The so-called Antigua variant was confirmed by Public Health England on Thursday but it is not yet known if it is a mutation of concern

Yet another coronavirus variant has been confirmed in the UK, believed to be linked to two people who returned from the Caribbean.
Public Health England confirmed that the cases were discovered in the South East of England on Thursday.
An investigation into the covid variant is under way but the variant – from Antigua – has not yet been classified as concerning.
However, PHE said the strain – known as known as VUI-202103/01 – contains “spike mutations usually associated with Variants of Concern”, the Mirror reports.
Scientists have stressed throughout the pandemic that mutations in viruses are inevitable but that the nation should not obsess.
Researchers have previously said a variant resistant to the current crop of vaccines is likely to emerge at some point
But they have stressed that vaccines can also be adapted quickly.
There are now a total of four variants of concern (VOC) and five variants under investigation (VUI) being tracked in the UK.
To date, more than 2.6million people have lost their lives to the virus across the world.
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Check out everything you need to know about the nine variants below:
UK -B.1.1.7 or VOC-202012/01
This strain first emerged in Kent in September and prompted a surge in cases during the lockdown late last year.
It ripped through the UK in November, ramping up shortly before Christmas as deaths and infection rates began to surge again.
The variant carries the N501Y mutation, which means it is more contagious, and is thought to cause more serious disease.
It has since spread worldwide.
Unknown – B.1.1.318 or VUI-202102/04
The location of this variant’s first detection is yet to be confirmed, although it is thought to have originated in the UK.
PHE said last week that multiple cases were spread across the nation and mass testing will not be use, as this is only done for VOCs.
This strain is thought to contain the E484K mutation, which helps the virus slip past the body’s immune defences.
But it doesn’t feature the N501Y mutation.
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South Africa – B.1.351 or VOC-202012/02
This strain was announced by officials in South Africa on December 18.
Health Secretary Matt Hancock then revealed it had entered Britain on December 23.
This strain carries both the E484K mutation and N501Y mutation, which makes it more contagious.
Testers have been going door-to-door in key postcodes in England where the variant had been detected.
The surge testing targeted areas including Ealing in west London and Walsall in the West Midlands.
Bristol – B.1.1.7 with E484K or VOC-202102/02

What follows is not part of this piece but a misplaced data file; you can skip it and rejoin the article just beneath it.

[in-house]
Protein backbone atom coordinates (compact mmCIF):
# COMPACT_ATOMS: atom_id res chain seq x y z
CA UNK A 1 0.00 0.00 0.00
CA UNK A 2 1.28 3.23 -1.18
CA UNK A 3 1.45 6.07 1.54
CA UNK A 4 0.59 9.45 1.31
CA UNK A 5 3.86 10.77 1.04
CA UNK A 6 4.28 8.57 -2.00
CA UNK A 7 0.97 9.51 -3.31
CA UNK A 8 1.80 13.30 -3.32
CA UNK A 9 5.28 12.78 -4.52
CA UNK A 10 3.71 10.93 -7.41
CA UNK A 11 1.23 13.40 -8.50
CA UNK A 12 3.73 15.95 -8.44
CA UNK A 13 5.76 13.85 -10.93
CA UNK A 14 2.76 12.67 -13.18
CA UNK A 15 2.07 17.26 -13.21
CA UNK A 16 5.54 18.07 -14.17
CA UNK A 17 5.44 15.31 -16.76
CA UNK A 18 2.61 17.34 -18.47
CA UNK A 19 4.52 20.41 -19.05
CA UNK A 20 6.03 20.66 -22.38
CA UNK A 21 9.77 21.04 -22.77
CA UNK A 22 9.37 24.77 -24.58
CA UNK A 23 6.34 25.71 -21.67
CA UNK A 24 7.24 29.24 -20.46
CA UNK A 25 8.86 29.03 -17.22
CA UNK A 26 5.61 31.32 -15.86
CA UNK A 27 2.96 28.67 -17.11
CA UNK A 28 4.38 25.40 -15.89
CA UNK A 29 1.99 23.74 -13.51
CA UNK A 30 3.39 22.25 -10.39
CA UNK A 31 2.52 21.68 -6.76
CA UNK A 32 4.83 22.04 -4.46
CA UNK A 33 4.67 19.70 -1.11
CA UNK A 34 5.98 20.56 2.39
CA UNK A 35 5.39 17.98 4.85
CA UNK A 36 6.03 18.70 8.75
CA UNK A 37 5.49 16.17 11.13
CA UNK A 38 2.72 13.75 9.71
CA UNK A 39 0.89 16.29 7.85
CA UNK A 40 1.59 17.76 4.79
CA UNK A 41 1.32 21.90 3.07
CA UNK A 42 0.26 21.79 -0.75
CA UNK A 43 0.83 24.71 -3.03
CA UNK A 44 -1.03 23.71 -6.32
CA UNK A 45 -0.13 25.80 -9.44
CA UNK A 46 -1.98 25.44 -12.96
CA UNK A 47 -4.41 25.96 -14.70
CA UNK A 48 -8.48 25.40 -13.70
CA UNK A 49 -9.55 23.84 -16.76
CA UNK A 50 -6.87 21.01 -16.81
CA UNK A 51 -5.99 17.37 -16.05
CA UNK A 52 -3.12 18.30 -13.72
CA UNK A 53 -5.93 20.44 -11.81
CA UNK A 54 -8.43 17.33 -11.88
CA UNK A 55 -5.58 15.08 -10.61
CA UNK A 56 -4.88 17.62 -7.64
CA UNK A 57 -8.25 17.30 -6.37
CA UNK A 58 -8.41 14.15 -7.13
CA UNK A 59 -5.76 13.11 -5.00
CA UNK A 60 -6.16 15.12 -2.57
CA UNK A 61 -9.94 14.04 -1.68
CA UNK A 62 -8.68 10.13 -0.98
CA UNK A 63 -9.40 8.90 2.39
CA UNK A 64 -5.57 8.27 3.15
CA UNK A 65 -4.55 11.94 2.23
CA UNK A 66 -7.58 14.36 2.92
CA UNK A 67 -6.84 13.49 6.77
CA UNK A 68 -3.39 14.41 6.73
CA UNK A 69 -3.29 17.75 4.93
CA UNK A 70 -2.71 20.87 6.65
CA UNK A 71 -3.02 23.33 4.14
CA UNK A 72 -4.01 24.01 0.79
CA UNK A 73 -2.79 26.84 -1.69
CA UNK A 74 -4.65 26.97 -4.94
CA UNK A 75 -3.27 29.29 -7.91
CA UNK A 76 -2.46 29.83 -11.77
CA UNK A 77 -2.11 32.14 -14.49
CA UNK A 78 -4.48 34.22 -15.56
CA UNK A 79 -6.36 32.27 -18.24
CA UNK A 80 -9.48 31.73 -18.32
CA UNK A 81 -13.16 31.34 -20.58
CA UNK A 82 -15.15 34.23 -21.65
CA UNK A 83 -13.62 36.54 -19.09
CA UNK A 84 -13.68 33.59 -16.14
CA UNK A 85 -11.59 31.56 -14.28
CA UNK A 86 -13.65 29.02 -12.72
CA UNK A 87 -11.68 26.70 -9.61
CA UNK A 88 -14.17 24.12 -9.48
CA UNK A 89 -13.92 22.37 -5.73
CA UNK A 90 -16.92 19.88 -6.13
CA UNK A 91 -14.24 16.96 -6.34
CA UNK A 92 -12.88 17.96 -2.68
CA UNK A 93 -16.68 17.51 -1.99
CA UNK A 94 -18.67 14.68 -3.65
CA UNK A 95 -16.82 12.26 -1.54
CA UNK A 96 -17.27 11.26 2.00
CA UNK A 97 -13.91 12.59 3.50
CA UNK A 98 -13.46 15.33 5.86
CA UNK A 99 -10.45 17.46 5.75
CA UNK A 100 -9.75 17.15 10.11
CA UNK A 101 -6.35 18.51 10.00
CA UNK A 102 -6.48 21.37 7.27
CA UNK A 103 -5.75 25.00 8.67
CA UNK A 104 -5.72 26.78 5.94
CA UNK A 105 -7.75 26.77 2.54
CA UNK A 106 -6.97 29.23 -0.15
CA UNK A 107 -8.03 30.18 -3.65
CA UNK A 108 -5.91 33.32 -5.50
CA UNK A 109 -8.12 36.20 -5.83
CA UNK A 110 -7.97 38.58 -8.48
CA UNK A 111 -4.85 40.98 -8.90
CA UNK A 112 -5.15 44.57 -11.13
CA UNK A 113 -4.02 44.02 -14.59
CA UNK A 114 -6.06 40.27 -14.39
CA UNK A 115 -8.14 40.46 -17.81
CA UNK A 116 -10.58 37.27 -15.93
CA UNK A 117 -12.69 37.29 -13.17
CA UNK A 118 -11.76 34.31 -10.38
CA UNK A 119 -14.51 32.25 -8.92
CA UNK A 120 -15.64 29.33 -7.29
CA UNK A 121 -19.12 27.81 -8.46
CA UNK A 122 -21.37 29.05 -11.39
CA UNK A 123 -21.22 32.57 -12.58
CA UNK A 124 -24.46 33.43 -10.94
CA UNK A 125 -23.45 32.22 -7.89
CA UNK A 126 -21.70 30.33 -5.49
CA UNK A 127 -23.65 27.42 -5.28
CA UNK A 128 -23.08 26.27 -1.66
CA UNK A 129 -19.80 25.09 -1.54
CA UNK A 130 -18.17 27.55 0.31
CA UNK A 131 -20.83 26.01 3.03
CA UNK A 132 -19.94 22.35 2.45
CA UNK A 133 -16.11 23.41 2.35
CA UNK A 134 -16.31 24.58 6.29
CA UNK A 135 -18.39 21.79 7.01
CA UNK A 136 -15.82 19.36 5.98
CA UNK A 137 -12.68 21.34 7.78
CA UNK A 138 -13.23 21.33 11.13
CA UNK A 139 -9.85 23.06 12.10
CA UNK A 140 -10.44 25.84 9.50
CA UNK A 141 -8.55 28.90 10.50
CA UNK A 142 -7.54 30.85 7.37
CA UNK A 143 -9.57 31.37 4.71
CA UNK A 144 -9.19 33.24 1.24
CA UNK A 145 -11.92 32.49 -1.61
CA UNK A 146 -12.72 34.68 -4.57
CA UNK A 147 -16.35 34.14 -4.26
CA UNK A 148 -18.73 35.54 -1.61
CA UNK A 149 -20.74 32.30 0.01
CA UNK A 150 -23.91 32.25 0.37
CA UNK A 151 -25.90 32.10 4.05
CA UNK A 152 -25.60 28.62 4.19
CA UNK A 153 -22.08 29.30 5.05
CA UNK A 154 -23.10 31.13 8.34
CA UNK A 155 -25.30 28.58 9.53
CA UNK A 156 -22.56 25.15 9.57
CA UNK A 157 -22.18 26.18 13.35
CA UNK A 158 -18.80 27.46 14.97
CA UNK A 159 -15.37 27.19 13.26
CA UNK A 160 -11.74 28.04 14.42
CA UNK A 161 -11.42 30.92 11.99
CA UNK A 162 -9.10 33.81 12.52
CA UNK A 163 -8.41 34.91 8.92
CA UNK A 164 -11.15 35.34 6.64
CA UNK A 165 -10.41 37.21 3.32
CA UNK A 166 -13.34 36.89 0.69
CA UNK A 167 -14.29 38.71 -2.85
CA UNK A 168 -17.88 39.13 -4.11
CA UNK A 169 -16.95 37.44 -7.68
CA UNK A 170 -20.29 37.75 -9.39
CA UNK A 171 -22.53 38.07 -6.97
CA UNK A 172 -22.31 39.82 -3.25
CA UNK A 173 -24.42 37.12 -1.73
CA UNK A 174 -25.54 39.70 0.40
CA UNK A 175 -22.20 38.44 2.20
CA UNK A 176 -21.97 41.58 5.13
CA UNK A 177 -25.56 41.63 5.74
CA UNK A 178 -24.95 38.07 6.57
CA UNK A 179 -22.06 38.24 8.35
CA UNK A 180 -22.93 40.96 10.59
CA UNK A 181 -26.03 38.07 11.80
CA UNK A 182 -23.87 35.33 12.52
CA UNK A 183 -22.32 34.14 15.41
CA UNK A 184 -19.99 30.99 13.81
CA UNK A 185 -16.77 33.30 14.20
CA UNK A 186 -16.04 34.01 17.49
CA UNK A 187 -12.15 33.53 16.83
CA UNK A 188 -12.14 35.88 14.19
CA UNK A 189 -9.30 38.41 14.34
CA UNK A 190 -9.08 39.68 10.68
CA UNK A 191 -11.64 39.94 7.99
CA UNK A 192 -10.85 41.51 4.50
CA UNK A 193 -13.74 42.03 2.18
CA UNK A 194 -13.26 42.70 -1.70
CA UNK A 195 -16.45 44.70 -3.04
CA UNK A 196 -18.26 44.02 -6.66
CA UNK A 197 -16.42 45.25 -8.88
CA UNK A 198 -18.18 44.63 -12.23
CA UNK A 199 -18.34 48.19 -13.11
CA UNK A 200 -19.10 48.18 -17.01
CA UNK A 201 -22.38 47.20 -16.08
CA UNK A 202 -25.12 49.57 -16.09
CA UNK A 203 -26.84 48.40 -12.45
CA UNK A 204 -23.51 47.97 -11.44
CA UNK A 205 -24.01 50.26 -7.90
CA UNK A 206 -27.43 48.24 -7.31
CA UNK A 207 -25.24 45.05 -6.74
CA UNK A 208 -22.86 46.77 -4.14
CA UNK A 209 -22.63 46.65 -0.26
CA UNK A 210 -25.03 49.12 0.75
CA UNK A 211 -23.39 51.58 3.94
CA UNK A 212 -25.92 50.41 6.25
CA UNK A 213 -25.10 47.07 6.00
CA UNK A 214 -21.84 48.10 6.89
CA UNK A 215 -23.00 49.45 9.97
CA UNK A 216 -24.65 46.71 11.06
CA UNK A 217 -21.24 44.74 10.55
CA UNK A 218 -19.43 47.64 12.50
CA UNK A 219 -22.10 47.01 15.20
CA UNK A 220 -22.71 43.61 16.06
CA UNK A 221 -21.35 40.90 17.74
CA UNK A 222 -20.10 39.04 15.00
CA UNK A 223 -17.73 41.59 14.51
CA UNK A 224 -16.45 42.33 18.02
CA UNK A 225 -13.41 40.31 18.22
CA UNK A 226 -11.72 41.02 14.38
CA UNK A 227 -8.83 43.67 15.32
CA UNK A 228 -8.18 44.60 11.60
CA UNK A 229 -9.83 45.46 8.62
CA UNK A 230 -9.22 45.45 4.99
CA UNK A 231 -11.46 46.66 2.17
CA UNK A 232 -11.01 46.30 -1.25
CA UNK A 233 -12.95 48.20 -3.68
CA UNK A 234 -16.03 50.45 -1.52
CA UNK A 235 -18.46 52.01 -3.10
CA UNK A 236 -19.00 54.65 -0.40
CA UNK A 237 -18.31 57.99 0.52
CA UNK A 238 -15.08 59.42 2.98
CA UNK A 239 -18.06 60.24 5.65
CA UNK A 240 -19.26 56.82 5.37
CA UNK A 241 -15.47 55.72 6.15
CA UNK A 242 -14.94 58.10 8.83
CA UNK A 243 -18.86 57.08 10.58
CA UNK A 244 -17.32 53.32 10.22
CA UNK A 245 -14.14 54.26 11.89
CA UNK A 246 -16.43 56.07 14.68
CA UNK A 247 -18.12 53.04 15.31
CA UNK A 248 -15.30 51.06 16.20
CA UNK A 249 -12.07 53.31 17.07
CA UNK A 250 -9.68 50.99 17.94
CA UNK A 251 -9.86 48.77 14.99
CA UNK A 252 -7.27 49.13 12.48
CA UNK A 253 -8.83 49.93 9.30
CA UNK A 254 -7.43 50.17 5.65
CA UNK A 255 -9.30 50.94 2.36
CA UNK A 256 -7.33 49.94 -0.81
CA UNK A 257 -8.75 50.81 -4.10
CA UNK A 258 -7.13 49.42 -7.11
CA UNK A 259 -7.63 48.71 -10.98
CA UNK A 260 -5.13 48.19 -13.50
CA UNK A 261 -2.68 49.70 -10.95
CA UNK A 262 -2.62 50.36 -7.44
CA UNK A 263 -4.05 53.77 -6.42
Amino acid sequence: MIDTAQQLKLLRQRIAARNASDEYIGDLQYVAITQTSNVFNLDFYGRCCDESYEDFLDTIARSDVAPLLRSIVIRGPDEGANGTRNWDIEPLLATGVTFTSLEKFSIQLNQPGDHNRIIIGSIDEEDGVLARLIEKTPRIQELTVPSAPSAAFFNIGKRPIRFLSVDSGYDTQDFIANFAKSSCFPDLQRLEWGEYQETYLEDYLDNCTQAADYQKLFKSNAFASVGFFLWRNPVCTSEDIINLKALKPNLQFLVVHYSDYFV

The strain found in Kent mutated at the start of this year, mimicking the South African variant.
It has a mutation known as E484K, which is already present in both South African and Brazilian coronavirus variants.
It was first discovered in Bristol, where surge testing was carried out, before spreading.
It has since reached the US, health chiefs have said.
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Brazil – P1 or VOC-202101/02
The P1 strain emerged in the Brazilian city of Manaus in December 2020, prompting a second wave of coronavirus.
This worried officials, who believed the area had a high level of herd immunity after the first wave.
Scientists have estimated the variant is 1.4 to 2.2 times more transmissible than previous versions of the virus.
The variant has been identified in 10 people in the UK so far, with four more announced today.
Brazil – P2 or VUI-202101/01
A second Brazilian variant has been detected in the UK, although it is only designated as a VUI currently.
Experts say it is not a cause for concern as, although it has the E484K mutation, it does not have the concerning characteristics of P1.
This means it is likely to be less transmissible.
More than 40 probable or confirmed cases have been found in the UK.
Liverpool – A.23.1 with E484K or VUI-202102/01
This is the original strain of the Wuhan coronavirus with the addition of the E484K mutation.
t was first detected it in the city among staff at Liverpool Women’s Hospital.
Experts said they did not think this mutation would be more transmissible or cause more severe illness.
Unknown – B.1.525 or VUI-202102/03
This variant was found in the UK in February and appears to be similar to the South African variant, experts have said.
Roots of the strain were discovered in Nigeria and the UK in December, and it has also been seen in Denmark and the US.
It has similarities to the Kent strain, but with several additional mutations – such as the E484K mutation.
Antigua -B.1.324.1 orVUI-202103/01
PHE said today that the variant was designated a variant under investigation on March 4.
Two cases have been found in the South East of England, after people returned from Antigua, in the Caribbean.
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